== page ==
Wednesday, February 24, 2010
The evangelist Vance Havner once said, “We need men of the cross, with the message of the cross, bearing the marks of the cross.”
His remarks succinctly summarize not only the true cost of discipleship, but also the central message of Christianity. The cross should be more than a piece of jewelry worn about the neck or an ornament displayed in Churches. The cross is a symbol of self-sacrifice and deep commitment to Jesus Christ and the gospel to the point of death if necessary.
Jesus often called for this level of commitment, for example:
“When He had called the people to Himself, with His disciples also, He said to them, “Whoever desires to come after Me, let him deny himself, and take up his cross, and follow Me. For whoever desires to save his life will lose it, but whoever loses his life for My sake and the gospel’s will save it. For what will it profit a man if he gains the whole world, and loses his own soul? Or what will a man give in exchange for his soul? For whoever is ashamed of Me and My words in this adulterous and sinful generation, of him the Son of Man also will be ashamed when He comes in the glory of His Father with the holy angels”” (Mark 8:34-38).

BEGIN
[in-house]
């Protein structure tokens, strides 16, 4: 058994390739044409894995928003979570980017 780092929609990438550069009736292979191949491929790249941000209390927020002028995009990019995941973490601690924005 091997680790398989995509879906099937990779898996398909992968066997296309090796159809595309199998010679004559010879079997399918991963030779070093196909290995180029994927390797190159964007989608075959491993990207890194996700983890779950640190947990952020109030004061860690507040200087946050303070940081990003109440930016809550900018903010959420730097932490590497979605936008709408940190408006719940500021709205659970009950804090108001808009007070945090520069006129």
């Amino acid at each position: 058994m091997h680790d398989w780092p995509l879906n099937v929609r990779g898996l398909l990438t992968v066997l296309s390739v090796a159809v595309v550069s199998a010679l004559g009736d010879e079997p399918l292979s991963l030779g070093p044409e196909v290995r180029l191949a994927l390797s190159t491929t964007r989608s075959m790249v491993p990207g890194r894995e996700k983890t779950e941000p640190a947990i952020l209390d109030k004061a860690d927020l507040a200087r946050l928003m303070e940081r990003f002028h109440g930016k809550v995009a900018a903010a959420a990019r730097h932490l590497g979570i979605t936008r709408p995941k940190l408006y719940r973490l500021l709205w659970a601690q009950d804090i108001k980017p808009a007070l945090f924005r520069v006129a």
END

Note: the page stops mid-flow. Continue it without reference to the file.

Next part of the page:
Or simply put in Matthew’s Gospel,
“And he who does not take his cross and follow after Me is not worthy of Me” (Matthew 10:38).
The message of the cross is that the penalty for transgressions against God is so high that only by the sacrifice of the Son of God could payment be made in full. Those who by God’s grace repent of their sin and trust only in the divine accomplishment of Jesus Christ are no longer condemned for their sin. Any discomfort received by bearing this good news is a worthy sacrifice.
The apostle Paul put it this way,
“I beseech you therefore, brethren, by the mercies of God, that you present your bodies a living sacrifice, holy, acceptable to God, which is your reasonable service. 2And do not be conformed to this world, but be transformed by the renewing of your mind, that you may prove what is that good and acceptable and perfect will of God” (Romans 12:1-2).